a sometime-podcast producer who has worked in a number of lands impacted by conflict over the past 20-plus years.
12 February — Resident-led collective housing conversation
WHEN? Monday 12 February, starts sharp at 6pm – 7.30pm.
WHAT? — Community members are invited to bring their ideas, expertise, resources and connection to a discussion of resident led collective collective housing models. The My Home Network is driving this workshop, a spin-off from the 8 November 2023 CFU event run by RMIT on the same topic.
WHO? — Kaz Neilson is convenor of the My Home Network, which is auspiced by Dhelkaya Health. Anitra Nelson convenor of CFU will assist.
5 February — Creative Community Participation for Social and Environmental Change
WHAT? — Exploring a range of creative grassroots experiments reflecting community participants’ engagement with environmental sustainability and social justice, Michael offers space for discussions around using creative participatory methods in community engagement projects. See Project archive — https://www.ecoimaqine.org/projects WHO? — Dr Michael Chew, a participatory designer and social ecologist, co-founded grassroots NGOs Friends of Kolkata and Friends of Bangladesh, coordinated international volunteer programs and North-South solidarity projects and has run participatory storytelling projects in the Asia-Pacific region. His practice-led work explores participatory processes in social and environmental contexts, drawing in interdisciplinary ways from degrees in Participatory Design, Mathematical Physics, Critical Theory, Art Photography and Social Ecology.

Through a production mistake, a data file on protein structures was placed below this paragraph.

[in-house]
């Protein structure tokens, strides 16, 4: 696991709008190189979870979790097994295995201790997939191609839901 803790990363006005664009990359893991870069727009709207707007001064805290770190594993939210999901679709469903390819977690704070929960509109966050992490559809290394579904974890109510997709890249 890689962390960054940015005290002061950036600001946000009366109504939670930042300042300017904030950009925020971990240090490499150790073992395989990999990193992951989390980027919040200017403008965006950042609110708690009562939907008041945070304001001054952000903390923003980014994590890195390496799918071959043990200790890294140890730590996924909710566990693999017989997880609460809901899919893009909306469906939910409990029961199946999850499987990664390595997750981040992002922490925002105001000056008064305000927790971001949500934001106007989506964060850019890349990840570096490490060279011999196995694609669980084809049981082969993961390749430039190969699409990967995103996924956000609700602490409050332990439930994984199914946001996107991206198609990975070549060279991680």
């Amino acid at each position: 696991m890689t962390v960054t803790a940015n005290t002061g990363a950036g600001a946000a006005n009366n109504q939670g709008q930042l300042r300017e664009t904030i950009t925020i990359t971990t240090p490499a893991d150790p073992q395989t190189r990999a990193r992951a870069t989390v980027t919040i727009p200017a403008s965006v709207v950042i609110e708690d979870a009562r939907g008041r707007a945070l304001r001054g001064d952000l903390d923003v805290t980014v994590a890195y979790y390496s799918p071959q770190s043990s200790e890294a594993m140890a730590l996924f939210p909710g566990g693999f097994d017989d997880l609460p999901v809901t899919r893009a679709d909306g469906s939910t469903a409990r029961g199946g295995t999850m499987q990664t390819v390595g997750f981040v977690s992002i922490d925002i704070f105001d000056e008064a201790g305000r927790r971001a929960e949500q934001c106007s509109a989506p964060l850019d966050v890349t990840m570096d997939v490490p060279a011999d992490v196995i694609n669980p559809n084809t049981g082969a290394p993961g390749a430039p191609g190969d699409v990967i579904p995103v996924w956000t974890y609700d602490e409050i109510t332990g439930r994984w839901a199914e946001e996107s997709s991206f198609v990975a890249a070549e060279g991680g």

4 December – Wage Peace
Australia’s in a new wave of militarism that began long before AUKUS. What’s happening, and who profits from it? How far does it reach into our communities? And who are the people and movements challenging this? WHAT? — Wage Peace is part of the global campaign for earthcare not warfare, targeting companies making billions from the war machine. Their podcast Get Your Armies Off Our Bodies tells the stories of friends and colleagues in this and related campaigns, from Afghanistan and West Papua to First Nations on Country, from South Africa to the US and UK. Come and get a taste of these stories, and chat about some of the campaigns. Maybe have a listen ahead of time on any podcast app or at wagepeace.podbean.com – or just wait till the event. WHO? — This CFU event is presented by Zelda Grimshaw, a long-time activist and campaigner at Wage Peace, who hosts Get Your Armies Off Our Bodies.